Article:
|io_setup(2)||System Calls Manual||io_setup(2)|
io_setup - create an asynchronous I/O context
Standard C library (libc, -lc)
Alternatively, Asynchronous I/O library (libaio, -laio); see NOTES.
#include <linux/aio_abi.h> /* Defines needed types */
long io_setup(unsigned int nr_events, aio_context_t *ctx_idp);
Note: There is no glibc wrapper for this system call; see NOTES.
Note: this page describes the raw Linux system call interface. The wrapper function provided by libaio uses a different type for the ctx_idp argument. See NOTES.
The io_setup() system call creates an asynchronous I/O context suitable for concurrently processing nr_events operations. The ctx_idp argument must not point to an AIO context that already exists, and must be initialized to 0 prior to the call. On successful creation of the AIO context, *ctx_idp is filled in with the resulting handle.
On success, io_setup() returns 0. For the failure return, see NOTES.
- The specified nr_events exceeds the limit of available events, as defined in /proc/sys/fs/aio-max-nr (see proc(5)).
- An invalid pointer is passed for ctx_idp.
- ctx_idp is not initialized, or the specified nr_events exceeds internal limits. nr_events should be greater than 0.
- Insufficient kernel resources are available.
- io_setup() is not implemented on this architecture.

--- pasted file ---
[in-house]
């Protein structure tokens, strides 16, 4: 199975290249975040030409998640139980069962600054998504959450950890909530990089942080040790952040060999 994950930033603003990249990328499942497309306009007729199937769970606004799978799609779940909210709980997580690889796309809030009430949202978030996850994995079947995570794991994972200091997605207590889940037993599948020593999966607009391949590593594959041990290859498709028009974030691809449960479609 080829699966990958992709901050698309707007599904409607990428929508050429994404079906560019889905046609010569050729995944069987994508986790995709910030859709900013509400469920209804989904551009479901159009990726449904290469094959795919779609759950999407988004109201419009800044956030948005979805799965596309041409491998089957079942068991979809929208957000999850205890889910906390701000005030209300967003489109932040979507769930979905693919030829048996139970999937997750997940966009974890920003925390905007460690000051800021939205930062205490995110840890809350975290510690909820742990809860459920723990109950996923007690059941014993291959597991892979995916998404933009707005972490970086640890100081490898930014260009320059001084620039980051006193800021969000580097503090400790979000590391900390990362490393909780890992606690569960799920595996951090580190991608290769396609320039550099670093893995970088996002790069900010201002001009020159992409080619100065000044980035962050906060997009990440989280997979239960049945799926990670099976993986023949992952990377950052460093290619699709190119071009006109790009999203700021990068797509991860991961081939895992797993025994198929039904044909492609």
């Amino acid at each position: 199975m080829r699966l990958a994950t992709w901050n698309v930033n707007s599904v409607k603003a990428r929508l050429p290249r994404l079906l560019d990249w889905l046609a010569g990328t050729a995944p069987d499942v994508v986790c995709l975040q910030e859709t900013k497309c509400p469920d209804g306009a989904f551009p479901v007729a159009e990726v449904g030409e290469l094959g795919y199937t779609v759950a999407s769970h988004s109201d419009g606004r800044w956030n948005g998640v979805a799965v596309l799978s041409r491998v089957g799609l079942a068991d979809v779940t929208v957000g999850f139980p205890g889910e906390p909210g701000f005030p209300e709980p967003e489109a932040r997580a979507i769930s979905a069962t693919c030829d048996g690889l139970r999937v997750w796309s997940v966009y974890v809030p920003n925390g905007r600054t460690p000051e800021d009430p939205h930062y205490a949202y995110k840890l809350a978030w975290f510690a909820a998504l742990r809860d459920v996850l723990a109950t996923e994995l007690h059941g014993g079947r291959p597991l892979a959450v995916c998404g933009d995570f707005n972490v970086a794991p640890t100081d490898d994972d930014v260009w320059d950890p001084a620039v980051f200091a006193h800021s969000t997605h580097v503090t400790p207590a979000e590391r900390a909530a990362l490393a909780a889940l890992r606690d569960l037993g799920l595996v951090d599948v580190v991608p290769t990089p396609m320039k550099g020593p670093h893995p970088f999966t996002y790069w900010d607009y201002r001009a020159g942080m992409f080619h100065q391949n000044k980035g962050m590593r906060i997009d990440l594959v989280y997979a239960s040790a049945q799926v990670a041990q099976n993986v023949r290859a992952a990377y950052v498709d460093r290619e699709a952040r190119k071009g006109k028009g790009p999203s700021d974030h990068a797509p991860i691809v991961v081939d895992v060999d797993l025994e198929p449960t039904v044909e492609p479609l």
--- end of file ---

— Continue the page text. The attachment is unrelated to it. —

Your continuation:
The asynchronous I/O system calls first appeared in Linux 2.5.
io_setup() is Linux-specific and should not be used in programs that are intended to be portable.
glibc does not provide a wrapper for this system call. You could invoke it using syscall(2). But instead, you probably want to use the io_setup() wrapper function provided by libaio.
Note that the libaio wrapper function uses a different type (io_context_t *) for the ctx_idp argument. Note also that the libaio wrapper does not follow the usual C library conventions for indicating errors: on error it returns a negated error number (the negative of one of the values listed in ERRORS). If the system call is invoked via syscall(2), then the return value follows the usual conventions for indicating an error: -1, with errno set to a (positive) value that indicates the error.
|2023-02-05||Linux man-pages 6.03|